In this video report a woman has been told by a restaurant that she frequents that she must pay an automatic 18% gratuity on her bill or she will not be served. They do not enforce this rule on other patrons, just her and anybody else in her party. She has started a petition encouraging other patrons in the area to boycott the restaurant. The restaurant manager says the practice was initiated against her specifically because she is a notoriously bad tipper, and the wait staff do not want to wait on her.
Didn’t watch the video, but if your description is accuracte, then the restaurant wins. They’re not discriminating based on appearance or status, they’re discriminating on bad behavior. That’s both legal and ethical.
Wanna eat in my restaurant? Behave the way I want you to. Otherwise, sayonara. It’s no different than asking that a patron wear a jacket or dress.
Just from your post without watching the video I’d quit going to that restaurant if I were her. If I were the manager I’d have a meeting with the employees about their work ethic. I’ve been a waitress so I know what a shit job it is but still, tipping is voluntary. In fact, I think maybe they instituted the policy to make her go away.
Tipping is voluntary, but so is good behavior. Yet a business is quite legally and ethically justified in refusing you further service if you are an asshole, whether to them, or to others, or for any reason they want except a discriminatory reason.
In my opinion, the fact that they allowed her to return to their premises at all, is a compromise position. However, from a PR perspective, they would probably be better off banning her, since people get all weird and crazy about tipping.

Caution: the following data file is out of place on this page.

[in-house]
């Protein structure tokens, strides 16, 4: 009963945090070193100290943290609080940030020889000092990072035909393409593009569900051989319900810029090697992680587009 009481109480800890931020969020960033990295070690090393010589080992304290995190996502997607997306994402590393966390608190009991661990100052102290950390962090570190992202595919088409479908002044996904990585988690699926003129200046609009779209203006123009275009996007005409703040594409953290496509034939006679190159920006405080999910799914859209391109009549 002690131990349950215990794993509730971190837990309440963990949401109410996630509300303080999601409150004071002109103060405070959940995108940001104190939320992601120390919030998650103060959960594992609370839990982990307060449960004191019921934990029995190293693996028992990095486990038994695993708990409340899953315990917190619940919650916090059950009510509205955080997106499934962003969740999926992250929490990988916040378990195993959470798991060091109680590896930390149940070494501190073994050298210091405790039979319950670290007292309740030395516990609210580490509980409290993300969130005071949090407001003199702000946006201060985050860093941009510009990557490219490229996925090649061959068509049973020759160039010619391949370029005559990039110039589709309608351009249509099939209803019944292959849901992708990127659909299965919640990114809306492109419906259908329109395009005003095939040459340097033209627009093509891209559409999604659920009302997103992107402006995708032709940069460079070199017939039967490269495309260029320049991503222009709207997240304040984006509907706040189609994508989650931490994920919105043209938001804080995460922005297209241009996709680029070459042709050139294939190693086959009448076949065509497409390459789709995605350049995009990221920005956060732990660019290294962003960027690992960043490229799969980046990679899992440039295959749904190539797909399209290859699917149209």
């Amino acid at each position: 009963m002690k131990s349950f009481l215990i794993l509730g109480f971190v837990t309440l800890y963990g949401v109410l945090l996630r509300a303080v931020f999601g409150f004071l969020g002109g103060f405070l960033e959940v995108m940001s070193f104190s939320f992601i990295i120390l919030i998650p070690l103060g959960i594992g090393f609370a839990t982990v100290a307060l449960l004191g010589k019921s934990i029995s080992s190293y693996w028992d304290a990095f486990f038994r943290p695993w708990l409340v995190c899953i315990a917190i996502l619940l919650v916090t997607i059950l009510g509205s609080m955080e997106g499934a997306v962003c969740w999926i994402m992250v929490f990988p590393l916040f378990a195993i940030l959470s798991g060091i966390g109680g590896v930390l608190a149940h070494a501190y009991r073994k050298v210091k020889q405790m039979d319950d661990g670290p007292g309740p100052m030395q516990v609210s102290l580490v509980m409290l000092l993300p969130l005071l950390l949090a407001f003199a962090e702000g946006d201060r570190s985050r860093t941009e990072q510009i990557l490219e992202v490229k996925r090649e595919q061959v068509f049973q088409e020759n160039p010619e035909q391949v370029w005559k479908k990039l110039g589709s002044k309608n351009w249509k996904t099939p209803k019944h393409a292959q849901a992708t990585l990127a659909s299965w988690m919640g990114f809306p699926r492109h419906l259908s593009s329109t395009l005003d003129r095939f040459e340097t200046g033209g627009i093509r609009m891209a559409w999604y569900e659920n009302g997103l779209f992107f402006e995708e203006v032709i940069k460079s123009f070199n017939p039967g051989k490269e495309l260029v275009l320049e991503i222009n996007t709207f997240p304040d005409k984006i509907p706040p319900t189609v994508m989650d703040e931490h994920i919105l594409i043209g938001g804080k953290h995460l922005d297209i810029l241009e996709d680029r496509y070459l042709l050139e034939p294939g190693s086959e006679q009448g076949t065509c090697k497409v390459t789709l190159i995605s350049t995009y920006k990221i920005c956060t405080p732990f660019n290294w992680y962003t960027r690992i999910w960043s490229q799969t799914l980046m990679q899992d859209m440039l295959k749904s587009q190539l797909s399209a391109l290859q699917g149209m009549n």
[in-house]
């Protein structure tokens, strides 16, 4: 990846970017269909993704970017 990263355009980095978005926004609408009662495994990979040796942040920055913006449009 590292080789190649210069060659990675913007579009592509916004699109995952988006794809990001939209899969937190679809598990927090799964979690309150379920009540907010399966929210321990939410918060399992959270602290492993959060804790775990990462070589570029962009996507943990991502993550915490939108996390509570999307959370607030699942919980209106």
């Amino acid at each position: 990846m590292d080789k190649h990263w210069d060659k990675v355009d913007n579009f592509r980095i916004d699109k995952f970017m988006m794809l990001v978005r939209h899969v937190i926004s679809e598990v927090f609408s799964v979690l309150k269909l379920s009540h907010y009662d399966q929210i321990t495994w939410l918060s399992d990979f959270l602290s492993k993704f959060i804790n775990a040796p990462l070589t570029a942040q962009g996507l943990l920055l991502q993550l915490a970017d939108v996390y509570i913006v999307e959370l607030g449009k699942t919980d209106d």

I’m confused. Not giving money away is bad behavior?
I’m not sure the restaurant is on solid legal ground, unless they impose the same penalty on everyone who tips badly. Why not just add 18% to everyone’s bill? Or raise prices? Or pay the employees a living wage?
I said neither. I have no problem with the restaurant refusing service to someone, but establishing random fees and charges for certain people sounds like a bad policy to support in any business I’d patronize.
She clearly cannot be in the right if she is consistently badly tipping at a restaurant she frequents. If the service is bad, why is she returning? If the service is good, why is she stiffing the waitstaff repeatedly, knowing that tipping is reflected in the price she pays?
Neither is right, but I think she has the basis of a lawsuit against the restaurant. If they just ban her, then they are ok. But bumping her bill without her consent probably violates a few laws. But if I was her, I’d find a good lawyer and test the legal waters.
I’m sure this will turn into another tipping disaster thread, but: one restaurant doesn’t set what is customary. If they price their menu at 18% higher, they will be less competitive because – even if they say not to tip – tipping is customary in certain types of eating establishments.
Like the model or don’t like the model, it’s not the restaurant’s fault. Push for waitstaff to receive the same minimum wage as everyone else if you don’t like tipping; don’t stiff people you know who are expecting, and depending on, tips unless the service is bad.
What is customary is that tipping is voluntary. Otherwise it would be a fee, not a tip. If the restaurant’s position is that custom should hold, then they have no business making it compulsory, unless they make it compulsory for everyone.